• which I think is worth touching on: purpose.

  • A person's purpose is a goal, much larger than themselves, that they are working towards.

  • According to Pink, studies done at the University of Rochester found that students who had set

  • and achieved purpose driven goals were happier than students who had set and achieved external

  • goals such as making a certain amount of money [11].

  • As you may have noticed, a satisfying career was not necessarily linked to passion, money,

  • fame, or status.

  • Instead, it was linked to the psychological needs of autonomy, competence, relatedness,

  • and purpose.

  • So, how do you go about acquiring these psychological needs?

  • What can you do, as an individual, to achieve them?

  • In his book So Good They Can't Ignore You, Cal Newport lays outs a straightforward strategy:

  • - Build up your skills in an area.

  • When the skills you have are low in supply but high in demand, you have become more valuable.

  • In other words, you are highly competent.

  • - When you are highly competent and valuable, you have leverage with respect to your work;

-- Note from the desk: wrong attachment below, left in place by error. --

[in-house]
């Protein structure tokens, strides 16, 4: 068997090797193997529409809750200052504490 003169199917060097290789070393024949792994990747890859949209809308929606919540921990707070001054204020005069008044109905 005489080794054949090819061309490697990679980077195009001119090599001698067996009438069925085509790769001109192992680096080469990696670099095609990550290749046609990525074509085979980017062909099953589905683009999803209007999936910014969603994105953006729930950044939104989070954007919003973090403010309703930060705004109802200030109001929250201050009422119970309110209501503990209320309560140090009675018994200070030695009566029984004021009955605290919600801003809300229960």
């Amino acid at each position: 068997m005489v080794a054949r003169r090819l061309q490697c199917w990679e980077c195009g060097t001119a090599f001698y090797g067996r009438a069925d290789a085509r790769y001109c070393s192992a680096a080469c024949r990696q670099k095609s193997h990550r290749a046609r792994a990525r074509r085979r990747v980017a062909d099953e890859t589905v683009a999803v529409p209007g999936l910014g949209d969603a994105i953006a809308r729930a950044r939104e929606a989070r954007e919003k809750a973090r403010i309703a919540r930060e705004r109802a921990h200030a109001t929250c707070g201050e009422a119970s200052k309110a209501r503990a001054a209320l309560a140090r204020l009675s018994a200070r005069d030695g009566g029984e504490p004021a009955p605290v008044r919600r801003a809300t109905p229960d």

• you have more choice than your employers.

  • - You can use this leverage to be more selective about your own hours, your own teams, and

  • what companies you work for.

  • As a result, you have more control over your autonomy, relatedness, and the purpose you

  • work towards.

  • - To summarize, become competent at an in-demand skill, and use that competence as leverage

  • to get yourself more autonomy, relatedness, and purpose as these are the things that make

  • for a fulfilling career.

  • As you become competent at an in-demand skill, the money will, of course, follow as a byproduct

  • of your valuable nature.

  • Now that we've discussed sleep and work, we've essentially covered 50% of the average

  • life.

  • But, there's one more big aspect that I want to look at.

  • As of 2018, there are approximately 7.6 billion other humans you could get to know [4].

  • Of these 7.6 billion, you will meet 10s of 1000s.

  • Of these thousands, there will be - at any one time - roughly 1500 whose names and faces

  • you could recognize [3].

  • Of these 1500, there will be 150 who you have a fairly good reciprocal relationship with

  • [3].

  • These people will make up your core social group and this number is referred to as Dunbar's

  • Number.

  • Of these 150, there will be roughly five who you are really close to and whom you interact

  • with almost daily [3].

  • The people in these groups will likely fluctuate throughout your life and, based on data presented

  • in The Atlas, it might fluctuate as follows [13].

  • Early in your life, most of your time will be spent with friends and immediate family.